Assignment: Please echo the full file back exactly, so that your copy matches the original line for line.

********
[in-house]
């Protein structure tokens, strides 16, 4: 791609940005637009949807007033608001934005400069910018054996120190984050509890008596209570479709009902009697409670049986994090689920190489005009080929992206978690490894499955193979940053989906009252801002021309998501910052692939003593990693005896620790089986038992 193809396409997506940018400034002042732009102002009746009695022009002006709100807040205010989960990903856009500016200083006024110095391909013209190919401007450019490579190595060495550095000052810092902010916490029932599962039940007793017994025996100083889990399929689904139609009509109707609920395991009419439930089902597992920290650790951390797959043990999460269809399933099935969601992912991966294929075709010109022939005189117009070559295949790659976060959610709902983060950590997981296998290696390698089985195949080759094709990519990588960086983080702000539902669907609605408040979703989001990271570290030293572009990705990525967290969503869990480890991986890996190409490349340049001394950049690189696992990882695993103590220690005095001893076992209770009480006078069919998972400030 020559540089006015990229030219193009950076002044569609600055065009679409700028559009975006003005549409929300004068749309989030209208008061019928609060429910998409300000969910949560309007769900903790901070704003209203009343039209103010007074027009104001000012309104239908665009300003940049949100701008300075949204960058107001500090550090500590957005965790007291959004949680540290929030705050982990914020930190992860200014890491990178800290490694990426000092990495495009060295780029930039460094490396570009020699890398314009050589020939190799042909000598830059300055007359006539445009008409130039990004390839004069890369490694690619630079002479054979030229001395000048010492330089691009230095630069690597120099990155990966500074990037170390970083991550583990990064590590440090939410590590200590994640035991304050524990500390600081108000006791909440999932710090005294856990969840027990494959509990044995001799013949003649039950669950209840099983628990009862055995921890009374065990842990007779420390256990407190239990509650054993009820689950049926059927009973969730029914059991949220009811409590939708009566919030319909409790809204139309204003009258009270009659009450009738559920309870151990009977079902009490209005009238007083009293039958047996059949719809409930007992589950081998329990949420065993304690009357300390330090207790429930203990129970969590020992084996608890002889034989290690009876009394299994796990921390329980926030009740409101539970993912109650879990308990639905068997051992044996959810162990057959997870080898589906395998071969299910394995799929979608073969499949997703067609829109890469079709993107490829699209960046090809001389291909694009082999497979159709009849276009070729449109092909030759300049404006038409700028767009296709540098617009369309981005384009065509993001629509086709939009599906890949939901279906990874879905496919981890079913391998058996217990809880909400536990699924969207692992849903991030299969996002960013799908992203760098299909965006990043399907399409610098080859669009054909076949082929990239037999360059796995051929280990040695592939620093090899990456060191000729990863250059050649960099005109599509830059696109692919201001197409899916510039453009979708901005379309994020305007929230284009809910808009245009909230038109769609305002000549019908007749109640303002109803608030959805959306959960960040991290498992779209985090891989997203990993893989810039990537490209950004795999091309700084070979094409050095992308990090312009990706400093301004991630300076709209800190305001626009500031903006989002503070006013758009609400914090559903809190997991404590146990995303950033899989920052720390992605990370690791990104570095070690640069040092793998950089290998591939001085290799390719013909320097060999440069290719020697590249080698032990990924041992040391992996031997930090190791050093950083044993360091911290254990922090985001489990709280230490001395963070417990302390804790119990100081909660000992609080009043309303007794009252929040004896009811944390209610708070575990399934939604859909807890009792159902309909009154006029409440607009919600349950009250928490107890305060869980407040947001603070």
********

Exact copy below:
[in-house]
């Protein structure tokens, strides 16, 4: 791609940005637009949807007033608001934005400069910018054996120190984050509890008596209570479709009902009697409670049986994090689920190489005009080929992206978690490894499955193979940053989906009252801002021309998501910052692939003593990693005896620790089986038992 193809396409997506940018400034002042732009102002009746009695022009002006709100807040205010989960990903856009500016200083006024110095391909013209190919401007450019490579190595060495550095000052810092902010916490029932599962039940007793017994025996100083889990399929689904139609009509109707609920395991009419439930089902597992920290650790951390797959043990999460269809399933099935969601992912991966294929075709010109022939005189117009070559295949790659976060959610709902983060950590997981296998290696390698089985195949080759094709990519990588960086983080702000539902669907609605408040979703989001990271570290030293572009990705990525967290969503869990480890991986890996190409490349340049001394950049690189696992990882695993103590220690005095001893076992209770009480006078069919998972400030 020559540089006015990229030219193009950076002044569609600055065009679409700028559009975006003005549409929300004068749309989030209208008061019928609060429910998409300000969910949560309007769900903790901070704003209203009343039209103010007074027009104001000012309104239908665009300003940049949100701008300075949204960058107001500090550090500590957005965790007291959004949680540290929030705050982990914020930190992860200014890491990178800290490694990426000092990495495009060295780029930039460094490396570009020699890398314009050589020939190799042909000598830059300055007359006539445009008409130039990004390839004069890369490694690619630079002479054979030229001395000048010492330089691009230095630069690597120099990155990966500074990037170390970083991550583990990064590590440090939410590590200590994640035991304050524990500390600081108000006791909440999932710090005294856990969840027990494959509990044995001799013949003649039950669950209840099983628990009862055995921890009374065990842990007779420390256990407190239990509650054993009820689950049926059927009973969730029914059991949220009811409590939708009566919030319909409790809204139309204003009258009270009659009450009738559920309870151990009977079902009490209005009238007083009293039958047996059949719809409930007992589950081998329990949420065993304690009357300390330090207790429930203990129970969590020992084996608890002889034989290690009876009394299994796990921390329980926030009740409101539970993912109650879990308990639905068997051992044996959810162990057959997870080898589906395998071969299910394995799929979608073969499949997703067609829109890469079709993107490829699209960046090809001389291909694009082999497979159709009849276009070729449109092909030759300049404006038409700028767009296709540098617009369309981005384009065509993001629509086709939009599906890949939901279906990874879905496919981890079913391998058996217990809880909400536990699924969207692992849903991030299969996002960013799908992203760098299909965006990043399907399409610098080859669009054909076949082929990239037999360059796995051929280990040695592939620093090899990456060191000729990863250059050649960099005109599509830059696109692919201001197409899916510039453009979708901005379309994020305007929230284009809910808009245009909230038109769609305002000549019908007749109640303002109803608030959805959306959960960040991290498992779209985090891989997203990993893989810039990537490209950004795999091309700084070979094409050095992308990090312009990706400093301004991630300076709209800190305001626009500031903006989002503070006013758009609400914090559903809190997991404590146990995303950033899989920052720390992605990370690791990104570095070690640069040092793998950089290998591939001085290799390719013909320097060999440069290719020697590249080698032990990924041992040391992996031997930090190791050093950083044993360091911290254990922090985001489990709280230490001395963070417990302390804790119990100081909660000992609080009043309303007794009252929040004896009811944390209610708070575990399934939604859909807890009792159902309909009154006029409440607009919600349950009250928490107890305060869980407040947001603070």